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Internet attacks are on the rise and more crackers come from the United States than any other country.

That's the main findings of a study by real-time security services outfit RipTech of attack trends obtained from a sample of more than 300 companies in more than 25 countries during the last six months of last year.

In the first such analysis by the firm, RipTech discovered that 30 per cent of attacks originated from the USA. South Korea (9 per cent) and China (8 per cent) also figured high in the League of security villains.

The rate of attack activity has increased substantially, with cracker assaults per company increasing by 79 per cent between July and December 2001, RipTech reckons. This flies in the face of findings from some US monitoring agencies, but then again RipTech is looking at a different set of data which it argues is superior because it is carried out automatically and doesn't rely on firms reporting problems.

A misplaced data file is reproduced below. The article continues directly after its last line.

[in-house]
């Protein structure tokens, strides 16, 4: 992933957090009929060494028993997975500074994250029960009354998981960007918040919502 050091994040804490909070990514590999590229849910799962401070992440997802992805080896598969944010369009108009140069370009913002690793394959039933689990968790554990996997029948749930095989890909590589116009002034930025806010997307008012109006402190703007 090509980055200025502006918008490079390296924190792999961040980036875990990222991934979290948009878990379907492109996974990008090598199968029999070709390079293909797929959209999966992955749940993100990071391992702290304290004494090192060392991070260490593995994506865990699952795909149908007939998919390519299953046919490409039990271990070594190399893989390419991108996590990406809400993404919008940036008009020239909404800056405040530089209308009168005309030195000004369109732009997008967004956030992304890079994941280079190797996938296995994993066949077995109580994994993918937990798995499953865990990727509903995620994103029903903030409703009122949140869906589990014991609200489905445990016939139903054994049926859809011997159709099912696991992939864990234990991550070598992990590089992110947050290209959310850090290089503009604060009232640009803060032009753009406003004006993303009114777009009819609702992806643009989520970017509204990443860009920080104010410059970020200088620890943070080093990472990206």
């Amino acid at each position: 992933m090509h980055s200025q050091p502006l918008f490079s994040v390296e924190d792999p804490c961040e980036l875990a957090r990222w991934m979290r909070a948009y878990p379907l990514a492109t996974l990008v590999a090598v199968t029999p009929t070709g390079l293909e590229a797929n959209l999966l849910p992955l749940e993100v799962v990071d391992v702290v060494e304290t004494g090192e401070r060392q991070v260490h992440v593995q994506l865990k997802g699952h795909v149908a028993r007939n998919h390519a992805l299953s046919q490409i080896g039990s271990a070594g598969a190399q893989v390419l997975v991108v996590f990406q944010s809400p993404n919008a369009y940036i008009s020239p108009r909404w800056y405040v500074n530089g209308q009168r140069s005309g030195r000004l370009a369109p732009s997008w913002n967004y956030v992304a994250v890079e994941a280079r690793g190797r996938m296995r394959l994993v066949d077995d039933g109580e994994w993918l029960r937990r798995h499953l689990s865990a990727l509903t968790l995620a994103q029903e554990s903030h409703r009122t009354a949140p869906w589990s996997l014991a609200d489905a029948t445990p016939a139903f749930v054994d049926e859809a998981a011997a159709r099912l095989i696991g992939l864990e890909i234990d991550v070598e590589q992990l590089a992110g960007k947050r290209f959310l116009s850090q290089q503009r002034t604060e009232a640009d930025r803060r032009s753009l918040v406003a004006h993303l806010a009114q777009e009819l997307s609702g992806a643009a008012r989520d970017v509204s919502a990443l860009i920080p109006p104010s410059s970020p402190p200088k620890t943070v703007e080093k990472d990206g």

We'll inject a note of caution here by saying the basis of the report is to promote the need for RipTech's managed security offerings. That said the firm correctly identifies that its attack trend data gives decision makers access to factual information they need to assess and mitigate the risk of cyber attack.

RipTech figures show different industries suffer significantly different rates of attack intensity and severity.

High tech, financial services, media/entertainment, and power and energy showed the highest number of attacks per company, each averaging more than 700 attacks per company over the past six months, RipTech reports. Power and energy companies were assaulted with twice the mean number of attacks recorded by organisations in other sectors.

Crackers were also more inclined to target publicly quoted companies and larger firms, the study also found.

Adjusting for the number of Internet users in each country, the intensity of attacks from Israel is nearly double the attack intensity rate of any other individual country. ®

External links

RipTech's Internet security threat report

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